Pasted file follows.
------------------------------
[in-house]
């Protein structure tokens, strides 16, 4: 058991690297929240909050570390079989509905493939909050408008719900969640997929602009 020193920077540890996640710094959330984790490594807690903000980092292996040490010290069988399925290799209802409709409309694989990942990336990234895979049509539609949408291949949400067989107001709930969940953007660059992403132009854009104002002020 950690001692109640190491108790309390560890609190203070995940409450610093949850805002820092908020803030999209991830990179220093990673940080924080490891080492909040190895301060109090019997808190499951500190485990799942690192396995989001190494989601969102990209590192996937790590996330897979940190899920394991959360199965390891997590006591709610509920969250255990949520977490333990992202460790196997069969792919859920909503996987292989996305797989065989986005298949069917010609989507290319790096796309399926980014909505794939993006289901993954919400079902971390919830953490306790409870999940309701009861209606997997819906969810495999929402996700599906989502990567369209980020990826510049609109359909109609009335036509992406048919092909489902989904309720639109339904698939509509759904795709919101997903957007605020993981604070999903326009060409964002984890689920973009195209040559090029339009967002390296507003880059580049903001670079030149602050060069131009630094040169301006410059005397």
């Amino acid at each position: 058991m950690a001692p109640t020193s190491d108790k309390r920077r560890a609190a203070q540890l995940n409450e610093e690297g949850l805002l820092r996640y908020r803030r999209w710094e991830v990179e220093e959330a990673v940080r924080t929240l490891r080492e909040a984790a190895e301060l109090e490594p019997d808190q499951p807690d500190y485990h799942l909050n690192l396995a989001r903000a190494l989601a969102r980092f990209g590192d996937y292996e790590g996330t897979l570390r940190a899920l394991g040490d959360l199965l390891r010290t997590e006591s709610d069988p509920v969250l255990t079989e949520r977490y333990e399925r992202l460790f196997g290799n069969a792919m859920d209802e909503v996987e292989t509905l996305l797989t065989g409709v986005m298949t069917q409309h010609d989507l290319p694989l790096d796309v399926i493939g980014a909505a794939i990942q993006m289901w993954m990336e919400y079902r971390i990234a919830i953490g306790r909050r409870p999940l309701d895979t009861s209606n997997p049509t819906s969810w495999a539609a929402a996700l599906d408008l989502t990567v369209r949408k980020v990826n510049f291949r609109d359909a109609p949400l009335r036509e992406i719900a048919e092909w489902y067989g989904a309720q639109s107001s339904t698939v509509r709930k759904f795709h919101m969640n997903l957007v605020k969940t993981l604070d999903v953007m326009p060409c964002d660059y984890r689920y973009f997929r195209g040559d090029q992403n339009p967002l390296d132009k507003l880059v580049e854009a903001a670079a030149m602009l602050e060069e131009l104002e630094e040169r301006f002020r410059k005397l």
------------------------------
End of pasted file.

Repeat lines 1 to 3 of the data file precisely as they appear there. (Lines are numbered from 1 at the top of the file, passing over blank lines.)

[in-house]
């Protein structure tokens, strides 16, 4: 058991690297929240909050570390079989509905493939909050408008719900969640997929602009 020193920077540890996640710094959330984790490594807690903000980092292996040490010290069988399925290799209802409709409309694989990942990336990234895979049509539609949408291949949400067989107001709930969940953007660059992403132009854009104002002020 950690001692109640190491108790309390560890609190203070995940409450610093949850805002820092908020803030999209991830990179220093990673940080924080490891080492909040190895301060109090019997808190499951500190485990799942690192396995989001190494989601969102990209590192996937790590996330897979940190899920394991959360199965390891997590006591709610509920969250255990949520977490333990992202460790196997069969792919859920909503996987292989996305797989065989986005298949069917010609989507290319790096796309399926980014909505794939993006289901993954919400079902971390919830953490306790409870999940309701009861209606997997819906969810495999929402996700599906989502990567369209980020990826510049609109359909109609009335036509992406048919092909489902989904309720639109339904698939509509759904795709919101997903957007605020993981604070999903326009060409964002984890689920973009195209040559090029339009967002390296507003880059580049903001670079030149602050060069131009630094040169301006410059005397």
């Amino acid at each position: 058991m950690a001692p109640t020193s190491d108790k309390r920077r560890a609190a203070q540890l995940n409450e610093e690297g949850l805002l820092r996640y908020r803030r999209w710094e991830v990179e220093e959330a990673v940080r924080t929240l490891r080492e909040a984790a190895e301060l109090e490594p019997d808190q499951p807690d500190y485990h799942l909050n690192l396995a989001r903000a190494l989601a969102r980092f990209g590192d996937y292996e790590g996330t897979l570390r940190a899920l394991g040490d959360l199965l390891r010290t997590e006591s709610d069988p509920v969250l255990t079989e949520r977490y333990e399925r992202l460790f196997g290799n069969a792919m859920d209802e909503v996987e292989t509905l996305l797989t065989g409709v986005m298949t069917q409309h010609d989507l290319p694989l790096d796309v399926i493939g980014a909505a794939i990942q993006m289901w993954m990336e919400y079902r971390i990234a919830i953490g306790r909050r409870p999940l309701d895979t009861s209606n997997p049509t819906s969810w495999a539609a929402a996700l599906d408008l989502t990567v369209r949408k980020v990826n510049f291949r609109d359909a109609p949400l009335r036509e992406i719900a048919e092909w489902y067989g989904a309720q639109s107001s339904t698939v509509r709930k759904f795709h919101m969640n997903l957007v605020k969940t993981l604070d999903v953007m326009p060409c964002d660059y984890r689920y973009f997929r195209g040559d090029q992403n339009p967002l390296d132009k507003l880059v580049e854009a903001a670079a030149m602009l602050e060069e131009l104002e630094e040169r301006f002020r410059k005397l």